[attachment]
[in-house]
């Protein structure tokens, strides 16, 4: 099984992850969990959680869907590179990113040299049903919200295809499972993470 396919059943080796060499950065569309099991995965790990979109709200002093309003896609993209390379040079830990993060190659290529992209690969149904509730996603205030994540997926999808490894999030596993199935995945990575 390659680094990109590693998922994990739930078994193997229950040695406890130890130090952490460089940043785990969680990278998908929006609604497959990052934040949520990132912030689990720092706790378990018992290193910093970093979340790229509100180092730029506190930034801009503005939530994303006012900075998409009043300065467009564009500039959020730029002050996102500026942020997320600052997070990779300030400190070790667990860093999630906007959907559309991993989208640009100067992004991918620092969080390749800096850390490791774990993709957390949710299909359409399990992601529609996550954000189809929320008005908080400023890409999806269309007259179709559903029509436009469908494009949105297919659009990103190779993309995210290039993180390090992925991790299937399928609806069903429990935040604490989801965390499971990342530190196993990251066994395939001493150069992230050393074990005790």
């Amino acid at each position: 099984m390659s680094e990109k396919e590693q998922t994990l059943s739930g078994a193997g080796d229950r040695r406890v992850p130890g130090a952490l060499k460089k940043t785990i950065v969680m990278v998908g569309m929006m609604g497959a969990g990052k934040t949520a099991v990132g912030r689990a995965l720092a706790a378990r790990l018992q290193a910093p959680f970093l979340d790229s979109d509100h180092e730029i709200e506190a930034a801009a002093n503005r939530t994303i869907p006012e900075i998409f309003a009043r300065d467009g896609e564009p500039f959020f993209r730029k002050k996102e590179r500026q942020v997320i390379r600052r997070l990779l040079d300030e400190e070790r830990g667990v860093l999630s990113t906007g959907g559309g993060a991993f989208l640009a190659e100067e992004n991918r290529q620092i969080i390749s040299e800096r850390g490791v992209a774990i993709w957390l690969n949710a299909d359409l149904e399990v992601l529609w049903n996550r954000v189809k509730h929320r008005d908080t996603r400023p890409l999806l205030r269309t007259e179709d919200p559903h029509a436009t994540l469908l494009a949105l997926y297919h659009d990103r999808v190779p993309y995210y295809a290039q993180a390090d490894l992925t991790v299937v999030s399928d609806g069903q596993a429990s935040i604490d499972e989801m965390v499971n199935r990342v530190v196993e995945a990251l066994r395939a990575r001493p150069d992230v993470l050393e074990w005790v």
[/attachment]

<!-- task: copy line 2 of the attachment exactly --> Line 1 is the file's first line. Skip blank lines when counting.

């Protein structure tokens, strides 16, 4: 099984992850969990959680869907590179990113040299049903919200295809499972993470 396919059943080796060499950065569309099991995965790990979109709200002093309003896609993209390379040079830990993060190659290529992209690969149904509730996603205030994540997926999808490894999030596993199935995945990575 390659680094990109590693998922994990739930078994193997229950040695406890130890130090952490460089940043785990969680990278998908929006609604497959990052934040949520990132912030689990720092706790378990018992290193910093970093979340790229509100180092730029506190930034801009503005939530994303006012900075998409009043300065467009564009500039959020730029002050996102500026942020997320600052997070990779300030400190070790667990860093999630906007959907559309991993989208640009100067992004991918620092969080390749800096850390490791774990993709957390949710299909359409399990992601529609996550954000189809929320008005908080400023890409999806269309007259179709559903029509436009469908494009949105297919659009990103190779993309995210290039993180390090992925991790299937399928609806069903429990935040604490989801965390499971990342530190196993990251066994395939001493150069992230050393074990005790």